Five signs your stock could be a value trap
In articles such as Some rough with your smooth, we have noted one of the key risks facing value investors is falling into ‘value traps’. Value traps are investments that appear undervalued but turn out to be cheap for a reason, often because a company’s ability to make profits has been severely, and permanently, impaired in some way.
Ensuring we don’t invest in value-traps is a key part of what we do and so it was instructive to see a recent presentation on the subject by the immensely successful investor Jim Chanos who has made his reputation by shorting the shares of overvalued businesses. Among a number of high-profile examples, he famously worked out what was going wrong at Enron.
Chanos has observed that he often finds himself shorting companies that appear cheap and often does so whilst value investors are going long. In other words, he has a very good track record of making money at the expense of value investors by identifying value traps, so knowing what he thinks the key characteristics of a value trap are should help value investors avoid falling into them. Chanos pointed to five common features of value traps, which are summarised below:
* Overdependence on one product or cyclicality: this is where a company’s profits are unsustainably high but the stock market has priced in that the current level of profits is sustainable. When economic conditions change or a key product falls out of favour there tends to be downside to both the company’s profits and multiple leading to a significant share price fall. Companies with cyclically high earnings at present might include some in the resources sector, especially those whose profits are driven by the price of one particular commodity over which they have no control. A striking example of overdependence on a single product is Kodak, whose reliance on photographic film left it exposed when digital camera technology left film obsolete and led to the company going bust.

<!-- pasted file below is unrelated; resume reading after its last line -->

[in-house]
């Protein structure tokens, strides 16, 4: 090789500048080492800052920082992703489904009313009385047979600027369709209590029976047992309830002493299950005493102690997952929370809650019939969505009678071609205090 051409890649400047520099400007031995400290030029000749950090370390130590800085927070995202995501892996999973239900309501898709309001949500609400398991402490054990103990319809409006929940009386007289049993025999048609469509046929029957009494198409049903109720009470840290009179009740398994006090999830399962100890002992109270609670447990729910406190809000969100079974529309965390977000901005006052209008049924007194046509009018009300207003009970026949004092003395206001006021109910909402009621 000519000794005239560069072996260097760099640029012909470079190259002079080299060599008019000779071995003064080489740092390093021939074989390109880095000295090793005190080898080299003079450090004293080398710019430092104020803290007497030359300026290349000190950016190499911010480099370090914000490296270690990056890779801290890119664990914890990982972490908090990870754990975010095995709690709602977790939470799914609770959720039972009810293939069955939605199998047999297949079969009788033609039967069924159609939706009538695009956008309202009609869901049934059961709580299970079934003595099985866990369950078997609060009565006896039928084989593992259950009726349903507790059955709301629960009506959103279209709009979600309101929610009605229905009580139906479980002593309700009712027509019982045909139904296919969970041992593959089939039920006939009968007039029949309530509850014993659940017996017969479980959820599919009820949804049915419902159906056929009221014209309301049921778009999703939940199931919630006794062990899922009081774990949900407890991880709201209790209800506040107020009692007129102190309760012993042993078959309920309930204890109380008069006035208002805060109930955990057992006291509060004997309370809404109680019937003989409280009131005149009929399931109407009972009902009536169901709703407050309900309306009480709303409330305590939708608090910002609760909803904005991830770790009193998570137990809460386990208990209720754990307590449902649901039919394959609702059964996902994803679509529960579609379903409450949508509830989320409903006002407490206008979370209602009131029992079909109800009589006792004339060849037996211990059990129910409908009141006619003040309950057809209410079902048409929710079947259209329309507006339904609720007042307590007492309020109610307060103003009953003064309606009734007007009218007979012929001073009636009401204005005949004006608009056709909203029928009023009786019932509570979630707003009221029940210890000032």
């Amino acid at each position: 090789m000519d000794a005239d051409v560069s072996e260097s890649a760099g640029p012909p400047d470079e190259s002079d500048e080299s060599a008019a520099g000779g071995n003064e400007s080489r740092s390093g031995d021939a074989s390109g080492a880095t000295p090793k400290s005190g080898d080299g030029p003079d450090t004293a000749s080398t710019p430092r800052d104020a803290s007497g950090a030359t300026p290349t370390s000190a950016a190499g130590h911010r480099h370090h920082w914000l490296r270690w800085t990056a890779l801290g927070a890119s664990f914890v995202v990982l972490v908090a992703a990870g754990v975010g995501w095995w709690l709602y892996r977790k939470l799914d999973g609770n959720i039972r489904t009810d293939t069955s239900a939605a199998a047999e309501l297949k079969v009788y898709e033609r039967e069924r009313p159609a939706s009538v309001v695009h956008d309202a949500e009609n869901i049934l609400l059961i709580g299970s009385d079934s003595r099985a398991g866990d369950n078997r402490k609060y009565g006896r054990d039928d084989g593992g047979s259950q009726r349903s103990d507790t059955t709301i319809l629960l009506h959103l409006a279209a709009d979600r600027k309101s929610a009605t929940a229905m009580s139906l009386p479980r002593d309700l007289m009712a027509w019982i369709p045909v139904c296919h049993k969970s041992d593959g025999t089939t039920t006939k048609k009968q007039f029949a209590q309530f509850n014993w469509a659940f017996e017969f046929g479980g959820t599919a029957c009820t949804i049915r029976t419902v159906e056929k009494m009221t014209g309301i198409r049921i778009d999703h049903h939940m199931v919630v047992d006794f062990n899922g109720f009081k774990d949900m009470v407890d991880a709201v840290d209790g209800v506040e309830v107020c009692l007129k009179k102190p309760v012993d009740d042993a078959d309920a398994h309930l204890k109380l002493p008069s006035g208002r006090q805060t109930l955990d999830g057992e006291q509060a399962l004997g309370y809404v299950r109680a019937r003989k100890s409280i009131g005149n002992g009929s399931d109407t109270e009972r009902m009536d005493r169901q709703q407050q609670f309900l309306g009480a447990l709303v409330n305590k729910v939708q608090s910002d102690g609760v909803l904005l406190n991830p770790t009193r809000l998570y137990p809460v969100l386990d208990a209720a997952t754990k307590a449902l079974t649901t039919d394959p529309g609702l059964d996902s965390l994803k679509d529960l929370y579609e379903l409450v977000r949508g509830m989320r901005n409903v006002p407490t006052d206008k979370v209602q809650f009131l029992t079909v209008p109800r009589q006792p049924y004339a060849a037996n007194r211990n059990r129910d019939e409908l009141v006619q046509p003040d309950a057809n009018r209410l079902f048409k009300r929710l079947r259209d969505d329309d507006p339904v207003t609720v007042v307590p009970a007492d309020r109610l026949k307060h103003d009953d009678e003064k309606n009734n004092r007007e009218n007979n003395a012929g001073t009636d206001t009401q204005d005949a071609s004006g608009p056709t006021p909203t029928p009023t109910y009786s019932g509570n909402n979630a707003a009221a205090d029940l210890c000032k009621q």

* Hindsight drives expectations: this is closely related to the first point. When value investors consider the profits a business should make they tend to look at history rather than trying to predict the future. Overall, in our view, this is probably the right strategy but can lead to a failure to recognise where a company’s earnings power has permanently deteriorated and the 4x PE on historic profits is actually 12x future profits. Historic profits can potentially provide a false sense of security and whilst they are often a good guide to future profits, investors shouldn’t be complacent about this.
* ‘Marquis management’ and/or famous investors: ‘marquis management’ is the presence of a successful or well-respected management team that can lead investors to be blinded to the challenges a company faces. rather than focusing on the fundamentals of a business, investors can take a potentially false sense of security from the belief management knows what it is doing and will sort things out or that if high profile investors have bought shares in the company the risks must be less than they appear.
* Appearance of cheapness on management’s metrics: this is where a business’s management, sell-side analysts etc. stop focussing on traditional metrics, such as earnings, and comes up with its own. A classic example is a company’s reporting of ‘adjusted earnings’ which may show profits calculated before various costs or charges at the management’s discretion. A current example is the use of metrics like ‘price per eyeball’ to justify the valuations of internet focused companies and divert attention from the fact that on traditional valuation metric these companies can look very expensive.
* Accounting issues: in one sense this takes the fourth point to an extreme - the stock market’s valuation of a company is flawed, not because it’s focusing on the wrong metrics but because profits or other key financial data are being flattered or even fabricated by company management. In some cases, like Enron, the accounting issues may be hiding that a company is in financial difficulty or even insolvent. When the market adjusts to reflect the ‘real’ level of profits the company’s valuation looks much less attractive.
Fund Manager, Equity Value
I joined Schroders as a graduate in 2005 and have spent most of my time in the business as part of the UK equities team. Between 2006 and 2010 I was a research analyst responsible for producing investment research on companies in the UK construction, business services and telecoms sectors. In mid 2010 I joined Kevin Murphy and Nick Kirrage on the UK value team.
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